- Parking will become a bigger business -- especially garages that work hand in hand with autonomous vehicles.
These are all, of course, many years off. But it is starting to look more and more inevitable.
I've been on reddit so long it took me a minute to realize I can't upvote you. Maybe not a lot of people here will agree with you, but you've nailed it. I work IT in environments with lots of regular folk and the power and flexibility I crave is a) useless to them and b) the source of the vast majority of their problems.
Just played the WebGL version in Chrome. Works fine, looks great. I don't know what you're doing wrong, but it's probably your fault.
The government should not be constrained by market assumptions, such as that resources are limited because of efficient allocation.
That's not a "market assumption", it's plain old reality: resources are finite, so you need priorities. If a cop pulls someone over for speeding, then sees an armed robbery in progress, or a paramedic is treating someone's sprained ankle then a bystander has a heart attack, do you want them to stick to what they were doing and reject the notion of priorities as being a "market assumption"? I'd rather they focus their efforts on the higher priority, because that gives the best outcomes.
In this case, the FTC had more pressing enforcement jobs, like telemarketing scams, the fight with cellphone companies over ripoff premium services
By coincidence, I was discussing law enforcement priorities at work on Friday (we teach computer forensics for law enforcement, among other things); unlike the world of CSI, real law enforcement doesn't go spending days testing out an obscure theory, or digging into every possible detail of each case: they do enough work on a case to pass it to the next stage, then get on with the next case. No "market" - there just aren't an unlimited number of hours in each forensic caseworker's day.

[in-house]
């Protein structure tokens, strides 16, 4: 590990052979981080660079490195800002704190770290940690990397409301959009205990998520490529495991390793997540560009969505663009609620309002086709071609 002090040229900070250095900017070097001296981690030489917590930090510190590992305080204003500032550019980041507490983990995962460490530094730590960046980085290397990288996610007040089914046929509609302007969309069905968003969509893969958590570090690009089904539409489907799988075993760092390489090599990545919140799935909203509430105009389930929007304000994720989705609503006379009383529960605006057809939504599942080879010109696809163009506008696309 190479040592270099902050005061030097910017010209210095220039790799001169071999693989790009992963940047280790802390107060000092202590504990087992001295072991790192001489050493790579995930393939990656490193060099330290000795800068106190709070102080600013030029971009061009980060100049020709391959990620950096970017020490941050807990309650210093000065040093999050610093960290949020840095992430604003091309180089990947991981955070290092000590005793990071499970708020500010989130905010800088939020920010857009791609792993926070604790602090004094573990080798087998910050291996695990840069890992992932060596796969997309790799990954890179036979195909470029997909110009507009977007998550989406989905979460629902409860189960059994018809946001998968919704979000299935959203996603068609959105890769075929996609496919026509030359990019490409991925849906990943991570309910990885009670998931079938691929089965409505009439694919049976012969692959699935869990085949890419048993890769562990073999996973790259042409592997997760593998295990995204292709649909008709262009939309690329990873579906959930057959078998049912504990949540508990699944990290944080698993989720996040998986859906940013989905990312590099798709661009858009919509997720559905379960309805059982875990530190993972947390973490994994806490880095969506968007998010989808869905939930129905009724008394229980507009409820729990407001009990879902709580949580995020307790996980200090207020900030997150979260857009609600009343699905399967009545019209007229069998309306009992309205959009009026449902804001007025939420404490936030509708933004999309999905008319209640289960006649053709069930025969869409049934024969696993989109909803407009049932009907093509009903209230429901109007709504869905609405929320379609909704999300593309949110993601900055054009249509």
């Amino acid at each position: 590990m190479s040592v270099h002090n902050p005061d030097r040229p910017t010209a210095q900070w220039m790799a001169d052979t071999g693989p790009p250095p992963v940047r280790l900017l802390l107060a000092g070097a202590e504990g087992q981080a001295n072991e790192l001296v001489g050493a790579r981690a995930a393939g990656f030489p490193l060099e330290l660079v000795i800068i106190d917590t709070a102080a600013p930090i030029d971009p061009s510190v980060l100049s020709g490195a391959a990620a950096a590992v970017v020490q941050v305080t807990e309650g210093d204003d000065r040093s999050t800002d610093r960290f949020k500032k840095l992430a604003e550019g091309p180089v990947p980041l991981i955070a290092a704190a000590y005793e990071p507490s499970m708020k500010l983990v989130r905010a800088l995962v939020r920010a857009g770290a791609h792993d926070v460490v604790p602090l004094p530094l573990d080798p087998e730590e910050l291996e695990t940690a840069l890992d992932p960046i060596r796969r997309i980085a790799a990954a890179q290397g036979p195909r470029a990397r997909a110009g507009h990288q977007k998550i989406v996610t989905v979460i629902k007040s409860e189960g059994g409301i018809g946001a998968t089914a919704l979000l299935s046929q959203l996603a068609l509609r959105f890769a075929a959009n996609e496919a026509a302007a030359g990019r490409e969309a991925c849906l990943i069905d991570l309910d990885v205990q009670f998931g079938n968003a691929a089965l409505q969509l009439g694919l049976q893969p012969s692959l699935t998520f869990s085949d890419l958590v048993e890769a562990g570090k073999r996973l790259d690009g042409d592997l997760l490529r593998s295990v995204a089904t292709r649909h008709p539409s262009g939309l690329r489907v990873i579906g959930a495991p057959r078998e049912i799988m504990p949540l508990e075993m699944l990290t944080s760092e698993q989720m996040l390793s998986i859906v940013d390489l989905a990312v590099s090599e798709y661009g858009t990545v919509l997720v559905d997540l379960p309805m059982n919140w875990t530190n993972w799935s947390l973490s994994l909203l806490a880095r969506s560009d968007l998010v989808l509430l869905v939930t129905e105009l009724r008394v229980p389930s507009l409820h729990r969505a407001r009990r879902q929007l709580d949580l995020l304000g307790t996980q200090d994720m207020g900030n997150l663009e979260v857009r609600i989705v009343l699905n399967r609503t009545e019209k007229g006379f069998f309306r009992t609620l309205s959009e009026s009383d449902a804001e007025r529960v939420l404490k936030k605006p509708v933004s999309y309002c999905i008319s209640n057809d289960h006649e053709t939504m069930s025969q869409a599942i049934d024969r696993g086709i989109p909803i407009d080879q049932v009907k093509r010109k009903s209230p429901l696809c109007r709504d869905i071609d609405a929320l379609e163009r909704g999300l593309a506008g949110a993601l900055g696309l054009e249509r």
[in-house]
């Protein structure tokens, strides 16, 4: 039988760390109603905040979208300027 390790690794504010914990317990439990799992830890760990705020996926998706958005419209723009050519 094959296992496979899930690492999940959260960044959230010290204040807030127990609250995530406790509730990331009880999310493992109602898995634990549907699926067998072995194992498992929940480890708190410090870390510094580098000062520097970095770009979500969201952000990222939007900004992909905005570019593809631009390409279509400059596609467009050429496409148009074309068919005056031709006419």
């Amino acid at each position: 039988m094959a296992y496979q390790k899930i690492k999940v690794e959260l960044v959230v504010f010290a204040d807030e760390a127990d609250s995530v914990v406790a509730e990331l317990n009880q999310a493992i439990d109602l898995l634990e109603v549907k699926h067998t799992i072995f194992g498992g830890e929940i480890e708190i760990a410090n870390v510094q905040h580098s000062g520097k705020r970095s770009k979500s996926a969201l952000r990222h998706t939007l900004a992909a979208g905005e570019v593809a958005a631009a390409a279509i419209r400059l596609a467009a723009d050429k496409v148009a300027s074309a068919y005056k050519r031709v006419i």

Most people who follow space stuff already know that Mars One is either a scam or simply delusional... although I suppose it's nice that other people are starting to notice this too.
I think it's important that a possible change of heart internally is seen by any of the other members. A lot of time when I read about instances where people get sucked into, say, a Nigerian money scam or worse Scientology, it often becomes a serious issues because they were first tricked into giving a little bit of money and then a little more until it's a sizable sum in total. At that point it's very hard to get out because you're mentally holding yourself prisoner there with the logic that if you quit now, you've lost that investment and you're going to look like an idiot. But, through inaction, you maintain the outward appearance of knowing what you are doing and your investment is still good -- hell, it's even growing because they need another small to medium sized payment. And down down down you go into the trap. It takes a lot to not chase your bets and to say, "I fucked up by giving them the $99 applicant fee but better quit now than waste anymore time and resources. Lesson learned."
And I think the fact that a DOCTOR (no matter what kind or what validity) says, "I paid the money, I saw they were preparing me for the biggest snuff film ever and I got out." Well, now the average person involved in this project can say, "He is right, I came to the same realization, I'm no stupider than this academic." This is why there are support groups out there for gambling problems and cults escapees. The ideafication of your exit is sometimes important than your ability to make your own decision